Mom's Mental Health Woes Can Pass to Kids

Research shows higher rates of ADHD, other troubles, in children of ill or abused mothers

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TUESDAY, May 2, 2006 (HealthDay News) -- The children of mothers who have mental health, substance abuse or domestic violence problems a year after delivery are more likely to experience behavioral problems at age 3, a U.S. study finds.

In their three-year study, researchers at Mathematica Policy Research Inc., in Princeton, N.J., followed nearly 2,800 children born in 18 large U.S. cities.

A year after delivery, half the mothers had a condition in at least one of the three categories -- mental health, substance abuse, domestic violence -- and 22 percent of the children had at least one type of behavior problem such as aggression, anxiety-depression, or inattention/hyperactivity. The more problems reported by a mother, the more likely her child was to develop behavior problems by age 3.

The study also found that when mothers reported difficulties in zero, one, two, or three areas, reports of aggression among their children at age 3 increased from 7 percent to 12 percent to 17 percent to 19 percent, respectively; anxiety and depression increased from 9 percent to 14 percent to 16 percent to 27 percent; and inattention/hyperactivity increased from 7 percent to 12 percent to 15 percent to 19 percent.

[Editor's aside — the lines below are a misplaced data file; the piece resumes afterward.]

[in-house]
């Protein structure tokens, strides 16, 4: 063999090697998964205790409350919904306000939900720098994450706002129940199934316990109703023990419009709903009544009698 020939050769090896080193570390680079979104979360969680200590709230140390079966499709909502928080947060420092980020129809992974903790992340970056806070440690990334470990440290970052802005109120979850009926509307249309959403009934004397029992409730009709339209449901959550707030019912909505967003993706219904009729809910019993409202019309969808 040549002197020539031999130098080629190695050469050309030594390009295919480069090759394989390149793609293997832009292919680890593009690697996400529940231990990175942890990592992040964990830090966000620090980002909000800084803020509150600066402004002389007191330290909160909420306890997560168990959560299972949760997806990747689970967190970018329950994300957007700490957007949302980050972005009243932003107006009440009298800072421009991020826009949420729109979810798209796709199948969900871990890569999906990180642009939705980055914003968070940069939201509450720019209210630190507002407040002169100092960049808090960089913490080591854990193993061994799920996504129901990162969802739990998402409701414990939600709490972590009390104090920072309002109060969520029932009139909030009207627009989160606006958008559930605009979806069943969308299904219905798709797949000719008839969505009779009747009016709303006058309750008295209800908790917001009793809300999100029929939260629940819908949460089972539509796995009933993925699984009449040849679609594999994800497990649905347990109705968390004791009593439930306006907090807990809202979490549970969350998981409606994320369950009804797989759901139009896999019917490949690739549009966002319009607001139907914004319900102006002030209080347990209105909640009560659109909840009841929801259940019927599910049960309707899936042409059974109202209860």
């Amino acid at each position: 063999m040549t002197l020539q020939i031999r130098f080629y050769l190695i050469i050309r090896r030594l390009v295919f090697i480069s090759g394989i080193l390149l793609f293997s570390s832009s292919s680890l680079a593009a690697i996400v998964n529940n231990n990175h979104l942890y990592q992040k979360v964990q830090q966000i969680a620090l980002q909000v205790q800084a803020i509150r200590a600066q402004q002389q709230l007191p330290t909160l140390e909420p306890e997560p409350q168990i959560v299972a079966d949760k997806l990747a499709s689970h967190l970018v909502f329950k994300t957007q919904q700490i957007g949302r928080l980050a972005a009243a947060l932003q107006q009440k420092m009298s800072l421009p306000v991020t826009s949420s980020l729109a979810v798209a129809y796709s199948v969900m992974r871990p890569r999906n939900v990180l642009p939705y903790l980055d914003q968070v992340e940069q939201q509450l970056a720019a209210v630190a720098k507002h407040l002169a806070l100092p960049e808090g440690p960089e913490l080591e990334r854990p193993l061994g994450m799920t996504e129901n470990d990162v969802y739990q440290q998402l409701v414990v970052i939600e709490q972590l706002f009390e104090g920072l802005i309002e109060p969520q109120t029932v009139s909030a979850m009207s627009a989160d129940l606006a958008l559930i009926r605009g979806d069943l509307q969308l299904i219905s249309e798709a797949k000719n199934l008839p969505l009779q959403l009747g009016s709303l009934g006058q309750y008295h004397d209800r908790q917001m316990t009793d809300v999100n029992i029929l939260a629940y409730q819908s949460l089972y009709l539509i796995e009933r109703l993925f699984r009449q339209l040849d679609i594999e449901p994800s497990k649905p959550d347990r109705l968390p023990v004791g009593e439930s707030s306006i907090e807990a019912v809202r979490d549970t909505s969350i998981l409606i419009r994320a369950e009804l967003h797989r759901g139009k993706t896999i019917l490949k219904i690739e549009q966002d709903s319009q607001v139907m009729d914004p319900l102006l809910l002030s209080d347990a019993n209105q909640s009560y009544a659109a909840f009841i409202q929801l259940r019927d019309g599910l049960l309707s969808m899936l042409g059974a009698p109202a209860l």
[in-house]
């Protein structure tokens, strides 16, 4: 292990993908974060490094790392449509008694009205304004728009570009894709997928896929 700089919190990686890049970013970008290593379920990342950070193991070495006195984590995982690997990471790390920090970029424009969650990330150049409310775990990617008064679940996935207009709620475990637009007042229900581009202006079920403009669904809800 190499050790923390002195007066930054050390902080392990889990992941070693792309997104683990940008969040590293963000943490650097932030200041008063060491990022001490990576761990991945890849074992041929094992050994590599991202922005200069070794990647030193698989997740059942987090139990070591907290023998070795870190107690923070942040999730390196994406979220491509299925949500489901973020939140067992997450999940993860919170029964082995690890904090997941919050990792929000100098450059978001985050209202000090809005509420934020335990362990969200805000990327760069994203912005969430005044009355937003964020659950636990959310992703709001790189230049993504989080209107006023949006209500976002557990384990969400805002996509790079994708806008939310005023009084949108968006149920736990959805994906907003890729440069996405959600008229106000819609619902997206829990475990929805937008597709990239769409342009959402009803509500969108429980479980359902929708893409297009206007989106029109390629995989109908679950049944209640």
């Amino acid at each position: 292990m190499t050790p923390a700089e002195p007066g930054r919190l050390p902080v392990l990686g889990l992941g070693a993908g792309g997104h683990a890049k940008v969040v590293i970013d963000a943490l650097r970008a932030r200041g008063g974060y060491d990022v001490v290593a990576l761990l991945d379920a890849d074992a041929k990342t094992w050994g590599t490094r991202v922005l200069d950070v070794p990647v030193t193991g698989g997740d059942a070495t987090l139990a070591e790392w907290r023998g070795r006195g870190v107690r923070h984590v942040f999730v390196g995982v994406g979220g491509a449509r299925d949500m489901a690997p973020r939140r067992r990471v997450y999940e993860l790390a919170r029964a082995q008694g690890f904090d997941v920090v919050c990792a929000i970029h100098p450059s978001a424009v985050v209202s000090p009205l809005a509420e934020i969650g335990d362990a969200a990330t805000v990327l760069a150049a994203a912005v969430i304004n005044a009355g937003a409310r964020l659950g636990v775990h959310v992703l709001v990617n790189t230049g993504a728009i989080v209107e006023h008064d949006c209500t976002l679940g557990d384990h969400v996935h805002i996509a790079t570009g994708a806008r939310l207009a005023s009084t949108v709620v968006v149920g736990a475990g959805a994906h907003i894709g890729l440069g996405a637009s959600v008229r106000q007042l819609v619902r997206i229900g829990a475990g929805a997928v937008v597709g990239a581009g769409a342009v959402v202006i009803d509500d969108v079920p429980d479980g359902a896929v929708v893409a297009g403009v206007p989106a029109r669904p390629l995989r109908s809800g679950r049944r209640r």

The authors noted that mothers' mental health problems, substance abuse and domestic violence tend to accompany each other and have cumulative negative effects on children.

However, "there is evidence that mothers appear open to empathic inquiries about how they are doing, and that mothers also understand that their own well-being is related to that of their children," the study authors wrote.

"Whether a clinician is focused primarily on the care of children, adults or pregnant women, there is the potential to help disrupt this intergenerational transmission of poor health," they concluded.

The study appears in the May issue of the Archives of General Psychiatry.

More information

The American Academy of Pediatrics has more about children's behavior.

SOURCE: JAMA/Archives journals, news release, May 1, 2006

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